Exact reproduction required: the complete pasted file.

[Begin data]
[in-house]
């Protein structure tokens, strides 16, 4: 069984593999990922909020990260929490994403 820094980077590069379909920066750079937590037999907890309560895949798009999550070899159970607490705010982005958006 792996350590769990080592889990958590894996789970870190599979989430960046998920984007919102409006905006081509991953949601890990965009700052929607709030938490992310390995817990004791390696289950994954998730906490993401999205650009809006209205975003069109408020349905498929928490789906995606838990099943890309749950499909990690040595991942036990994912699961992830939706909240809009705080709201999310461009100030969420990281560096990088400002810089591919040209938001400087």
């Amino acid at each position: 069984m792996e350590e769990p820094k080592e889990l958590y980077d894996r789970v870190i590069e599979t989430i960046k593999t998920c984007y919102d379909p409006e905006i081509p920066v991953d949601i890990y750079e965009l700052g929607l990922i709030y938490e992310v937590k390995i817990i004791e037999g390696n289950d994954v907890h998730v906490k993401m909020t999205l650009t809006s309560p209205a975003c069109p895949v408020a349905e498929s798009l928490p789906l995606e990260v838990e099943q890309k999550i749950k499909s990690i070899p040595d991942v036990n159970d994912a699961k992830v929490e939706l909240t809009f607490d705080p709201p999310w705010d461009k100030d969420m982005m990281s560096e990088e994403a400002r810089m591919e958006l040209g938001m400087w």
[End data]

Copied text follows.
[in-house]
């Protein structure tokens, strides 16, 4: 069984593999990922909020990260929490994403 820094980077590069379909920066750079937590037999907890309560895949798009999550070899159970607490705010982005958006 792996350590769990080592889990958590894996789970870190599979989430960046998920984007919102409006905006081509991953949601890990965009700052929607709030938490992310390995817990004791390696289950994954998730906490993401999205650009809006209205975003069109408020349905498929928490789906995606838990099943890309749950499909990690040595991942036990994912699961992830939706909240809009705080709201999310461009100030969420990281560096990088400002810089591919040209938001400087």
């Amino acid at each position: 069984m792996e350590e769990p820094k080592e889990l958590y980077d894996r789970v870190i590069e599979t989430i960046k593999t998920c984007y919102d379909p409006e905006i081509p920066v991953d949601i890990y750079e965009l700052g929607l990922i709030y938490e992310v937590k390995i817990i004791e037999g390696n289950d994954v907890h998730v906490k993401m909020t999205l650009t809006s309560p209205a975003c069109p895949v408020a349905e498929s798009l928490p789906l995606e990260v838990e099943q890309k999550i749950k499909s990690i070899p040595d991942v036990n159970d994912a699961k992830v929490e939706l909240t809009f607490d705080p709201p999310w705010d461009k100030d969420m982005m990281s560096e990088e994403a400002r810089m591919e958006l040209g938001m400087w």